Noynoy, Erap camps step up vote protection measures

By Caroline J. Howard, ANC

Posted at Apr 23 2010 10:55 AM | Updated as of Apr 25 2010 05:01 AM

Former DND chief says 'Garci may be in PCOS machine'

MANILA, Philippines - Almost all political parties have stepped-up vote protection measures amid looming fears that widespread cheating could take place during next month's automated polls.

ANC's "The Rundown" on Thursday night took up the issue of how the country's political parties are securing the integrity of votes with political strategists of the Liberal Party (LP) and the Pwersa ng Masang Pilipino (PMP).

Learning from opposition presidential bet Fernando Poe Jr.'s experience with electoral fraud in 2004, former Ambassador Ernesto Maceda, also former President Joseph Estrada's campaign manager, said the PMP has tapped lawyers and volunteers to oversee the conduct of the elections in various election precincts and protect the votes of their candidates from cheating operations.

"Our mistake, principally, was that we didn't have watchers and lawyers on the ground. In Cebu, GMA piled up an unbelievable 1 million plus margin. But that's not going to happen in Cebu now. There are four strong contending parties, I think nobody will run away with elections in Cebu," he said.

Maceda said that although they have had problems mobilizing volunteers while operating on a shoestring budget, they have managed to complete their lawyers and poll watchers nationwide.

A manual audit of poll results

Former Defense Secretary Avelino Cruz, the LP's Vote Protection Unit Head, said they have trained 8,000 lawyers and IT-capable personnel and 300,000 volunteers on how the automated polls work and what to look out for in the event of electoral cheating.

But having poll watchers to oversee the conduct of automated elections may not be enough.

Cruz admitted while it may be harder to cheat from the outside, it is easier to cheat from within the system.

"Garci might be inside the PCOS [Precinct Count Optical Scan] machine," Cruz quipped. "Comelec did not allow us to review the source code, they removed the ultraviolet safety measure of the ballot, they didn't allow Namfrel to do a parallel unofficial count. So we don't know if the PCOS will count correctly on May 10."

Cruz said that amid recent challenges posed by such problems, a manual audit of results of three selected positions--the presidential, vice-presidential and mayoralty race would be a good way to ensure fraud-free election results.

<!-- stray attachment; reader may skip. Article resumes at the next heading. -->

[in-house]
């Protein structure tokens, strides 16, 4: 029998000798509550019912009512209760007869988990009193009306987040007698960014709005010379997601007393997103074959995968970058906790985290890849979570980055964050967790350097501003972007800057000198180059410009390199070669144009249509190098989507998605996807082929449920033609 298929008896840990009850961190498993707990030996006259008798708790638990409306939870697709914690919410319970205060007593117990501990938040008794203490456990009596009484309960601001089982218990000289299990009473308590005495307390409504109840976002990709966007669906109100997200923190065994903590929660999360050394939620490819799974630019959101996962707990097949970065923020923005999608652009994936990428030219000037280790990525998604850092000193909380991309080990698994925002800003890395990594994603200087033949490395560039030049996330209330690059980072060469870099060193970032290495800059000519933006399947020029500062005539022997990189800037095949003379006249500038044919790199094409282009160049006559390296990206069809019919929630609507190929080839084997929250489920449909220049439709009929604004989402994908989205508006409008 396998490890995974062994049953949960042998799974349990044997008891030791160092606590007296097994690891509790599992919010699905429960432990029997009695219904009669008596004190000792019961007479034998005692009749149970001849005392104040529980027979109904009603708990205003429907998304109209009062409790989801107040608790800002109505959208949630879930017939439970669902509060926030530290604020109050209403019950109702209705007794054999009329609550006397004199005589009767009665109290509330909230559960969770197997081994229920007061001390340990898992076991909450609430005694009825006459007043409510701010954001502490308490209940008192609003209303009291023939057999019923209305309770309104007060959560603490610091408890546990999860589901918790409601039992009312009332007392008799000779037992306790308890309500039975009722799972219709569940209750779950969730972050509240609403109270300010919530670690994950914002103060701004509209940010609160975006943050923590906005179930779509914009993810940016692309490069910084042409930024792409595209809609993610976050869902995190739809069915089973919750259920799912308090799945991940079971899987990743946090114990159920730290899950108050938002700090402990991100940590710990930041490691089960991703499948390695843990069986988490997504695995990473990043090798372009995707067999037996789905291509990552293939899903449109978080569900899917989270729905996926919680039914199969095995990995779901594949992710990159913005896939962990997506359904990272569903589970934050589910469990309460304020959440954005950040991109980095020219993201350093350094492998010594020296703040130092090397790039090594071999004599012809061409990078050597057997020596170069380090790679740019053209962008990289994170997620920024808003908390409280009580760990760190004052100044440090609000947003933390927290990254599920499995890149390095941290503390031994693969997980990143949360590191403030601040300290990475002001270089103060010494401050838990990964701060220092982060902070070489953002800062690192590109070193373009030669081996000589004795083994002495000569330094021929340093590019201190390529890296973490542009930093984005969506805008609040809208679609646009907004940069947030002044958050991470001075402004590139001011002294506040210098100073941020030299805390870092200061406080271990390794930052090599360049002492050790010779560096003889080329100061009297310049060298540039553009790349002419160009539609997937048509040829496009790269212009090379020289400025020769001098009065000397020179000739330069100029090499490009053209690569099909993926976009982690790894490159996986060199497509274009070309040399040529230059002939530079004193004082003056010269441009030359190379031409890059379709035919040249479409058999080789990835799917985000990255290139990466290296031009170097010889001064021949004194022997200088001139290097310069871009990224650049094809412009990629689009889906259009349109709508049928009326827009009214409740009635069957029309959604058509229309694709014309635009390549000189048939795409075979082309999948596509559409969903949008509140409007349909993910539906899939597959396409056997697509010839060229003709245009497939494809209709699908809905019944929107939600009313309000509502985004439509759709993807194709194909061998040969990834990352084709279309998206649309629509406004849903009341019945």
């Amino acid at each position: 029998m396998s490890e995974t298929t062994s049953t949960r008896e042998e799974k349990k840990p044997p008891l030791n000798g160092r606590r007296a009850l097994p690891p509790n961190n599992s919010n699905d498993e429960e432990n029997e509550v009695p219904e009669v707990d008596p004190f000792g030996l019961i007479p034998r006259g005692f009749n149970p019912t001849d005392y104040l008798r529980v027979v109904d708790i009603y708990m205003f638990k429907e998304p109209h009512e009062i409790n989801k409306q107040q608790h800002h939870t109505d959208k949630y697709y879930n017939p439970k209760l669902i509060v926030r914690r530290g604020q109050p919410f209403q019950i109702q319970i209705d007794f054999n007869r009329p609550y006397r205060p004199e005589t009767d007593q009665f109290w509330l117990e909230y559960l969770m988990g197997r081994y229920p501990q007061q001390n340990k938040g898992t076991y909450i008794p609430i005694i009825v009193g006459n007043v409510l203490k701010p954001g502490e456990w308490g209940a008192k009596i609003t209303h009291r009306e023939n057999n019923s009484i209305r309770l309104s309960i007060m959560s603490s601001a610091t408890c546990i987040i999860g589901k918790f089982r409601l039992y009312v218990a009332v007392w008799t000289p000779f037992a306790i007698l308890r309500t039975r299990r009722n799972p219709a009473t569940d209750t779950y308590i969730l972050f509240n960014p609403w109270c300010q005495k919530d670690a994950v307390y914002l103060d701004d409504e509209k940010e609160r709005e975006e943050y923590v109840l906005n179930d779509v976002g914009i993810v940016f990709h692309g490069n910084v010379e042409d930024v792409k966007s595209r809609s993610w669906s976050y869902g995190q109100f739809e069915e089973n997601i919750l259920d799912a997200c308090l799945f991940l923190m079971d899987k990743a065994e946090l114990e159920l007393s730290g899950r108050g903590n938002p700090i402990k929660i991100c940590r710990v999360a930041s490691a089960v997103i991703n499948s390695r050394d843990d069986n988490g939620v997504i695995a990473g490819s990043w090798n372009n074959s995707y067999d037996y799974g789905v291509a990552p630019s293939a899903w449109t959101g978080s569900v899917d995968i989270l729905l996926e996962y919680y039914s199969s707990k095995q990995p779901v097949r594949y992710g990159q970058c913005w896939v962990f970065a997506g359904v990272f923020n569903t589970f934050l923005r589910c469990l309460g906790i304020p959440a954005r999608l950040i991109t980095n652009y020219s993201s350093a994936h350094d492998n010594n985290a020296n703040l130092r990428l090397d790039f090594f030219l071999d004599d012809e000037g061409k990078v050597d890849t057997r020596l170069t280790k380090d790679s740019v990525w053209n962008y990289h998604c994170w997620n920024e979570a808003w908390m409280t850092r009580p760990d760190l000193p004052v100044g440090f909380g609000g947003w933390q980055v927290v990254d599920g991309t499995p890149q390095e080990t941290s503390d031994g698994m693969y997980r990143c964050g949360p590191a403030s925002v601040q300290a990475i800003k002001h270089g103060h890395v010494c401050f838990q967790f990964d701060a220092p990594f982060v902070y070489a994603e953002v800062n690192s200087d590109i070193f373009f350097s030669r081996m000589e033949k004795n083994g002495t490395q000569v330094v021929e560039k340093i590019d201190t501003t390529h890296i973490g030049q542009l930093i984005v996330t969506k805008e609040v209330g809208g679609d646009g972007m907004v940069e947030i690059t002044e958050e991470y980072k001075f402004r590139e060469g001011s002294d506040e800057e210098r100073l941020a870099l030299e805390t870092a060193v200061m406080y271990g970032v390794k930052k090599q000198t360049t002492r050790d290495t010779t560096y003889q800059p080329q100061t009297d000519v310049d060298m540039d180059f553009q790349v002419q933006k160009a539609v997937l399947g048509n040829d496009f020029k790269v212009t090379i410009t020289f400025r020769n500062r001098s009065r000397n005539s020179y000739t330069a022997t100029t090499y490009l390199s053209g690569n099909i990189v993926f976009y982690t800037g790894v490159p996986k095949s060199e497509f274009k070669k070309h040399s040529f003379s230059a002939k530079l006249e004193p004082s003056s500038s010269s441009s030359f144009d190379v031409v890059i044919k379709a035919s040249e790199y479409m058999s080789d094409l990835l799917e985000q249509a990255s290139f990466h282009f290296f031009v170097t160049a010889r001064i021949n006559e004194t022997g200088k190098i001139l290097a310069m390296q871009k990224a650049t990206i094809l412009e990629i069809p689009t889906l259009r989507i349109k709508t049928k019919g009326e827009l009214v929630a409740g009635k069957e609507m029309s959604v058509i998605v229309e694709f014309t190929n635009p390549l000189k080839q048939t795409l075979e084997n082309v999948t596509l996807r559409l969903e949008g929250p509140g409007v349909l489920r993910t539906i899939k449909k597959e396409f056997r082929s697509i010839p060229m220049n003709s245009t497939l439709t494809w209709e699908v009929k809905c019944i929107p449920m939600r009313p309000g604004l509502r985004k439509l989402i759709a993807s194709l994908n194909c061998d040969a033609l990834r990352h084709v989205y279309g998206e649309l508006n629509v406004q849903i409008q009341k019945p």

"What is important now is for Comelec to allow parallel manual count or 100% manual audit of 3 positions. This will take 3 hours and P400M. If Comelec can spend P680 million for plastic folders, why should it be expensive to spend to assure accuracy of results on May 10?"

Cruz compared it to withdrawing money from an ATM machine where one automatically counts the money after making the transaction, not wait two weeks later to do so like what the Comelec proposes to do.

"That's a ridiculous idea and that's against the law," Cruz said.

But Cruz added that Comelec agreeing to a 30% manual audit would be better than having none at all.

Cruz noted that while the manual audit is a good proposal, Comelec has not yet warmed up to it.

Partial manual audit

Maceda agreed with Cruz's call for a manual audit, but said expressed doubts that a 100% manual audit is realistic.

"I doubt if it will be practicable and cost-effective to have a 100% parallel audit. We'd be satisfied with at least a 30% provided we are informed where the audit will take place," he said.

Maceda said the manual audit could be conducted in places where cheating has been widely reported in the past, places like the Autonomous Region in Muslim Mindanao (ARMM), particularly Maguindanao, Cotabato and other parts of Mindanao, as well as smaller provinces like Abra.

Both Cruz and Maceda noted it seems unusual that candidates believed to be the allied with the Arroyo Administration are not putting as much attention to vote protection.

"It's strange they don't have a vote protection unit because Comelec has removed the safeguards provided by law in the election automation system," Cruz said. 

"If it's true they are administration candidates, they probably have no fear of being cheated because cheating will be done by other people for them," Maceda added.

Maceda and Cruz said that given the unpredictability of the election automation system, vote protection measures are essential to ensuring the integrity of the outcome of the polls.